What’s on board Air Force One?

Air Force One is the call sign used to designate aircraft specially fitted out to carry the president of the United States while on official business. Currently two planes carry the Air Force One name – both customised versions of the Boeing VC-25A jetliner that have been in service since 1990.

President Obama, aboard AF1 with his pooch, Bo


Appearing like a standard airliner on the outside, Air Force One is in fact an incredibly complex aircraft, decked out with a number of hi-tech facilities that make it suitable for carrying arguably the most powerful person on the planet. Over its 372 square metres (4,000 square feet) of floor space, these include a surgery-class medical bay, a communications suite that can act as a command centre for military operations, plus a fully equipped office with satellite phone and wireless internet connection. There is also a hotel-style presidential suite capable of housing the First Family with ease, a press cabin for resident photographers and journalists, a large conference room, as well as a series of other cabins for guests, flight staff and security.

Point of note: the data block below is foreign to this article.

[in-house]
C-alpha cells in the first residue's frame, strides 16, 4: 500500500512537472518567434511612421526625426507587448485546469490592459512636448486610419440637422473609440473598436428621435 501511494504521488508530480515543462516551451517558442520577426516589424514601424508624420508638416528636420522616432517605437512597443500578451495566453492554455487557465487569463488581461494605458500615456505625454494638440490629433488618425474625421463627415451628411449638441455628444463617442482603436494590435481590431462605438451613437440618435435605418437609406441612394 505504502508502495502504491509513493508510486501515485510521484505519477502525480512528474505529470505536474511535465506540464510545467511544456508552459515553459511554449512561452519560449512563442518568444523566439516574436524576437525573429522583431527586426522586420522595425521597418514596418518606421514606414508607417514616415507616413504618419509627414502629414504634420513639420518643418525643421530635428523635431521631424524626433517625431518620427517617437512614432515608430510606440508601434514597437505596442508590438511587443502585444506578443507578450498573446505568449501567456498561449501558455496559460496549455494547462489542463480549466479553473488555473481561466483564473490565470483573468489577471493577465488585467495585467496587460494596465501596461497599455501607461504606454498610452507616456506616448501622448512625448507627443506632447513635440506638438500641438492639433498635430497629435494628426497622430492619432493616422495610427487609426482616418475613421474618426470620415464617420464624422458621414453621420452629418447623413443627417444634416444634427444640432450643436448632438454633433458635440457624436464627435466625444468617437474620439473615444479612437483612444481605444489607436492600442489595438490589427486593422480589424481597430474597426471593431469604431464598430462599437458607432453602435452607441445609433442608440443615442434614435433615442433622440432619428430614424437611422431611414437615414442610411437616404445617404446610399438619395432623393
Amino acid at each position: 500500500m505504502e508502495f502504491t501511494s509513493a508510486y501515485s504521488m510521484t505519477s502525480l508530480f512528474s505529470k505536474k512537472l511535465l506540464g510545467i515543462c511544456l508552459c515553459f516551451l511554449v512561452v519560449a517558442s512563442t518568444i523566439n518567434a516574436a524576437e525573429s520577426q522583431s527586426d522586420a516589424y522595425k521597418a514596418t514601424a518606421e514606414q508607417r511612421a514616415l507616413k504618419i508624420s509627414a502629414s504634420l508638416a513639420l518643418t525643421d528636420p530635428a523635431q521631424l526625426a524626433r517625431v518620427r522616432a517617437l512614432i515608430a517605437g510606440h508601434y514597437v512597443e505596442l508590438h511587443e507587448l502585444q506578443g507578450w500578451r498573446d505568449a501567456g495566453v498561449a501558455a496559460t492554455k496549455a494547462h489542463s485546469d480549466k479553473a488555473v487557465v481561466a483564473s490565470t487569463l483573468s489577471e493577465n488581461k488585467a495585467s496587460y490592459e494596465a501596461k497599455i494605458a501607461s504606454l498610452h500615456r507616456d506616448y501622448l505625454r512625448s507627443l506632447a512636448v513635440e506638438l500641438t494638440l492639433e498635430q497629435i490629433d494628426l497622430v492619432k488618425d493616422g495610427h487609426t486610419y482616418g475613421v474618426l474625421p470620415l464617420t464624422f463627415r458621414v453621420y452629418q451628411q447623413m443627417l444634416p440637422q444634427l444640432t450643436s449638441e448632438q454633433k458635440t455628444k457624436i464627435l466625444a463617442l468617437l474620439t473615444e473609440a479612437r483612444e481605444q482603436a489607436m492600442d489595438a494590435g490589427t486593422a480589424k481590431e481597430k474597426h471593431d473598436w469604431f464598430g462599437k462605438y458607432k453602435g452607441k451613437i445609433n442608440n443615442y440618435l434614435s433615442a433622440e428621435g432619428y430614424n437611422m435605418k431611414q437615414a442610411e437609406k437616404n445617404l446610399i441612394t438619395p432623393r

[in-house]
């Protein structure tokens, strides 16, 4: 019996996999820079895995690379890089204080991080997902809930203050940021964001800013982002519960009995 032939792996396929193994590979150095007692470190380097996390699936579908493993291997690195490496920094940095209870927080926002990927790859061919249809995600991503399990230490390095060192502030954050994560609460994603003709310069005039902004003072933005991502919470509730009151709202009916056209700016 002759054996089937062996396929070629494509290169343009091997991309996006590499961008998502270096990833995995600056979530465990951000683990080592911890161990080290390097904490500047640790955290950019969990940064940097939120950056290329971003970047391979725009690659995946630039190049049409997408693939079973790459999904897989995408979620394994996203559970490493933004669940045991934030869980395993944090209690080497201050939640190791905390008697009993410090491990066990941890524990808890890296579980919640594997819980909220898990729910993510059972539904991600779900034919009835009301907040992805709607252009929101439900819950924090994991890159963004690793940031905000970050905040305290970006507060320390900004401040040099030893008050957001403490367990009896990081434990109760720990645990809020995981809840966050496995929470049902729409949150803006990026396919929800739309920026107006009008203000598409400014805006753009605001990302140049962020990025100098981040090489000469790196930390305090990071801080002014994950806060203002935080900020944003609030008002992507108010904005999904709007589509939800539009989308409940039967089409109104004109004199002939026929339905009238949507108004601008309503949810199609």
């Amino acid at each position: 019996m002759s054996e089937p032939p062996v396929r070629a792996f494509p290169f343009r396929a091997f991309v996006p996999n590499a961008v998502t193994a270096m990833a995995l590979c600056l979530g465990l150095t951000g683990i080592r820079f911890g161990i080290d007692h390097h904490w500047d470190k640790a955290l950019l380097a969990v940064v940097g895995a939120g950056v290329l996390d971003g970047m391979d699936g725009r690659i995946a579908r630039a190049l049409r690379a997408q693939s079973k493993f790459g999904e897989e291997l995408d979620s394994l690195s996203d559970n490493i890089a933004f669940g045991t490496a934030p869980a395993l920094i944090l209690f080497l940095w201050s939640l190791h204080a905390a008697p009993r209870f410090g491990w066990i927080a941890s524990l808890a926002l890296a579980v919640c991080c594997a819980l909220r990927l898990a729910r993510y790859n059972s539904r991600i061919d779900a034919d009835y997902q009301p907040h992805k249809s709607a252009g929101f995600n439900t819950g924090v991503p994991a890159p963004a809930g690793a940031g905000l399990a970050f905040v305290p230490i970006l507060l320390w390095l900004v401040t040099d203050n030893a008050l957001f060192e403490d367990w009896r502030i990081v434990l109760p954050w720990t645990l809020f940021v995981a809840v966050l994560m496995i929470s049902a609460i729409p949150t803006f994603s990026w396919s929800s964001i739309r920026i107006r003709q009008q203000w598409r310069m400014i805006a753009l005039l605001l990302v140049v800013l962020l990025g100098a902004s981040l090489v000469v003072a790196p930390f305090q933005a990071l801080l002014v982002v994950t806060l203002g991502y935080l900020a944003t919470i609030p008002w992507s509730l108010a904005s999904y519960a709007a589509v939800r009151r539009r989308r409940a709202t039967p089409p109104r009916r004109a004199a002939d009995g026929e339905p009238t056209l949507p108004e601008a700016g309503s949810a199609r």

Air Force One is powered by four General Electric CF6-80C2B1F turbofan jet engines, which each deliver a substantial thrust of around 25,500 kilograms-force (56,200 pounds- force). Together, these grant Air Force One a maximum speed of 1,014 kilometres (630 miles) per hour, which, when combined with its cavernous fuel tanks, allow the president and retinue to travel anywhere within a 12,550-kilometre (7,800-mile) range fairly rapidly and without having to refuel. If for any reason Air Force One needed to remain airborne past that distance – for example, in the event of nuclear war – then a fuel top-up can be handled during flight, as the VC-25A has a refuelling receptacle built in.
There are over 85 telephones and multi- frequency radios on board, with a staggering 383 kilometres (238 miles) of electrical wiring connecting all the various systems. Both the flight deck and communications centre, as well as every other electrical system on the aircraft, are electromagnetically shielded to prevent them from being taken out by electromagnetic pulses generated by a nuclear blast.